Does my loved one have dementia?
How to spot the early signs of dementia and Alzheimer’s disease.
As the world becomes more aware, and in many cases fearful, of a loved one getting dementia, the more we are all on the lookout for it. But how do we know if a loved one is living with dementia? The only real way to know for sure is to visit your GP, and following a few tests, they may give a diagnosis of dementia and a series of treatments and lifestyle changes that may help slow down the progression.
Firstly, a word of caution: as you read through the following signs and symptoms of memory loss and dementia, you may start to get worried as you see that many apply to you or your loved one. Do not worry, everyone forgets things to a greater or lesser extent, and even if your memory loss is a genuine problem, it may be caused by something other than dementia. So, keep things in context, and if you really do believe you have a problem then see your GP as soon as possible.
It may even prove to be a really positive visit, as the GP may identify a cause of your memory loss that does not involve Alzheimer’s disease, vascular dementia or other neurodegenerative problems, and instead is able to supply a complete cure to your condition.
Memory loss that impacts on your daily life
Continuously forgetting events, dates, or appointments even if they are important. This usually applies to events that are quite recent, while events from the distant past are still easily remembered. As with all the following, if you have always been forgetful, take this into account.
Not keeping up with conversations
This can take a couple of different forms:
- You lose your train of thought whilst you are talking or end up repeating yourself.
- You find yourself struggling to follow what someone else is talking about and lose the thread of the conversation.
- You may also start struggling to follow what is happening when watching TV programmes or films.
Forgetting the names of objects you are really familiar with
The names of clocks, cookers, tin openers, or any manner of everyday objects just seem to evade you. You may start calling it ‘thingy’ or describing it by what it does rather than using its proper name.
Losing things or putting them back in the wrong place
We can all give examples of losing the car keys or TV remote, but sometimes this becomes more serious. If you are continuously misplacing lots of items in a way that you never used to, then maybe you should be concerned. If you are putting the milk in the washing machine and the back door key in the fridge, this could be an early indicator.
Difficulty judging distances
Dementia can have many impacts on the brain including loss of depth perception or capacity to judge distances. This could show itself by missing the table with cups, tripping over things, difficulty on stairs or whilst out and about.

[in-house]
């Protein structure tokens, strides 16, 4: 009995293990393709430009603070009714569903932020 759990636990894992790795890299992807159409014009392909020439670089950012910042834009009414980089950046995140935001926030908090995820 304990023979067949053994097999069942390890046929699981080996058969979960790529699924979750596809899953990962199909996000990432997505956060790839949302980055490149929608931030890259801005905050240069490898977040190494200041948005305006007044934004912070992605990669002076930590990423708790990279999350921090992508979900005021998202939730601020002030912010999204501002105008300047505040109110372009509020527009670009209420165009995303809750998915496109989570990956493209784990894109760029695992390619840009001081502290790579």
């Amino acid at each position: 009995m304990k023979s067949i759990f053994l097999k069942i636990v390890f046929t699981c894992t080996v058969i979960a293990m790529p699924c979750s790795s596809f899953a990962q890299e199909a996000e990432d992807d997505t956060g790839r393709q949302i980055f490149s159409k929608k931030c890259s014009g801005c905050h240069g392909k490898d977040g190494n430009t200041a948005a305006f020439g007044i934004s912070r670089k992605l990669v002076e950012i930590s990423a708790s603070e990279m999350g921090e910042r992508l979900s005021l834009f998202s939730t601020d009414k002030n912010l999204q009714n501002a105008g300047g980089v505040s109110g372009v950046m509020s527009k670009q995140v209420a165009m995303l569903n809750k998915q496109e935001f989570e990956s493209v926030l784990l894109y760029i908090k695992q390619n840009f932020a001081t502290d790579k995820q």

Difficulty distinguishing colours
Another symptom is loss of colour perception. If there are similar shades next to each other, you may find it hard to identify the different ones. For example, a white light switch on a white wall may blend in, or matching door handles on a cupboard door may disappear.
Loss of orientation of time and place
Losing orientation of time and place is a very common symptom of dementia and this may be the first time you really start to worry there is a problem. Again, you need to keep this in context and consider the big picture: if they have recently retired and they confuse Wednesday with Friday then this may be the result of one day bending in to the next, rather than anything more serious.
Difficulty solving problems or managing complex tasks
If they used to be exceptional at complex problem solving and are now unable to follow a simple cooking process, it could be a sign of dementia. Dementia can affect your ability to follow a plan or process, or simply to remember how things work.
Lack of judgement
This is another symptom you need to keep in context: making a poor financial decision may be a symptom of dementia or it could mean they have been the victim of a financial scam aimed at the elderly. One instance of this doesn’t indicate dementia, but if it is becoming a pattern or habit, consider seeking help. It could take the form of buying an unneeded vacuum cleaner, paying the window cleaner twice, buying 34 pork chops or wearing weather inappropriate clothing.
If it seems your loved one has undergone a drastic change in personality, this could be cause for concern. If they are becoming increasingly moody, depressed, fearful, or withdrawn when once they were the opposite there may be a problem. Sometimes it is the opposite, whereby a family member who used to be quite shy and conservative is completely disinhibited and starts saying inappropriate things. The key thing is that the current behaviour is vastly different to their normal behaviour.
Becoming less sociable
Along with mood changes, you may notice that your relative or friend has lost interest in hobbies or activities that they used to enjoy, for example going to visit friends, playing with the grandchildren, or engaging in their previously important hobbies and past times.
What if these symptoms apply to me?
Remember, anyone of these symptoms in isolation does not necessarily mean there is a problem, but if most or all of them are presenting then you should seek help. Your GP will be trained in diagnosing people living with dementia, along with several other conditions. If it is not dementia, this may be a real relief, but may also be an opportunity for treatment. If it is dementia, the sooner you start treating it, the better chance you have of slowing down the progression.
If you want to try a simple Memory Loss Test try this one, it will give you further insight, but please see your GP without delay if you have any concerns.
For more information or if you wish to discuss care for your loved one please email firstname.lastname@example.org